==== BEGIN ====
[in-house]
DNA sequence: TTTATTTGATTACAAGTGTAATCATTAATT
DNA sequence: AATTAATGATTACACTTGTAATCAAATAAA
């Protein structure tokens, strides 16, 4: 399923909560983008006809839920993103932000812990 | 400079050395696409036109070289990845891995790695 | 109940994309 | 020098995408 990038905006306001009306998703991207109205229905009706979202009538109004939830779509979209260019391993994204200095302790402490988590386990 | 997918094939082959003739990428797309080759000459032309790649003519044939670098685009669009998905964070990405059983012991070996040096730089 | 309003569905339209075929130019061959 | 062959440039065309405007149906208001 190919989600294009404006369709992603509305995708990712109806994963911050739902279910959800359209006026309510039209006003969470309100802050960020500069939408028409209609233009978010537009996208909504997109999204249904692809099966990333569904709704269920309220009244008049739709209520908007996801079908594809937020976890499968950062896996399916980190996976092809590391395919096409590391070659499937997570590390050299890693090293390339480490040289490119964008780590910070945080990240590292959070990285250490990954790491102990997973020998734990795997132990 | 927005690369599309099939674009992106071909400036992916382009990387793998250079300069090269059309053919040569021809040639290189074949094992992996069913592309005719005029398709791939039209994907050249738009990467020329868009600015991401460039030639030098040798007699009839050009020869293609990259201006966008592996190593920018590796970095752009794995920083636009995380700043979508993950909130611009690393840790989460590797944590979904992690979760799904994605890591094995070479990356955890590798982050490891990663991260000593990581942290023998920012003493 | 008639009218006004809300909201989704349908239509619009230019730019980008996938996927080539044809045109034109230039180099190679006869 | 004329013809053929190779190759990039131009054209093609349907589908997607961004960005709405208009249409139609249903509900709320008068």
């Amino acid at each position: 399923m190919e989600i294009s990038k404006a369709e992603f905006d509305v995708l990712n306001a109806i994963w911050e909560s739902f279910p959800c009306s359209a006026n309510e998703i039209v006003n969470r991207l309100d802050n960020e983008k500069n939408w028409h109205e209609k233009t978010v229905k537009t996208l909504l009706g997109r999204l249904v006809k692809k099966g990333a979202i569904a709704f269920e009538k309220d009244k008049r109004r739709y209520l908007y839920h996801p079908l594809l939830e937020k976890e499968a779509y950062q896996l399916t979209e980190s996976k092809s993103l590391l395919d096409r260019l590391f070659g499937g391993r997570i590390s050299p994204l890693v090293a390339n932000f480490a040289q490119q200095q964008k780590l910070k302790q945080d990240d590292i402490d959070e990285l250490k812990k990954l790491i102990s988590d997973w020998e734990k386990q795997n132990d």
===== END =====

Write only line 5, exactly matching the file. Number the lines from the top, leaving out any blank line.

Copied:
């Amino acid at each position: 399923m190919e989600i294009s990038k404006a369709e992603f905006d509305v995708l990712n306001a109806i994963w911050e909560s739902f279910p959800c009306s359209a006026n309510e998703i039209v006003n969470r991207l309100d802050n960020e983008k500069n939408w028409h109205e209609k233009t978010v229905k537009t996208l909504l009706g997109r999204l249904v006809k692809k099966g990333a979202i569904a709704f269920e009538k309220d009244k008049r109004r739709y209520l908007y839920h996801p079908l594809l939830e937020k976890e499968a779509y950062q896996l399916t979209e980190s996976k092809s993103l590391l395919d096409r260019l590391f070659g499937g391993r997570i590390s050299p994204l890693v090293a390339n932000f480490a040289q490119q200095q964008k780590l910070k302790q945080d990240d590292i402490d959070e990285l250490k812990k990954l790491i102990s988590d997973w020998e734990k386990q795997n132990d």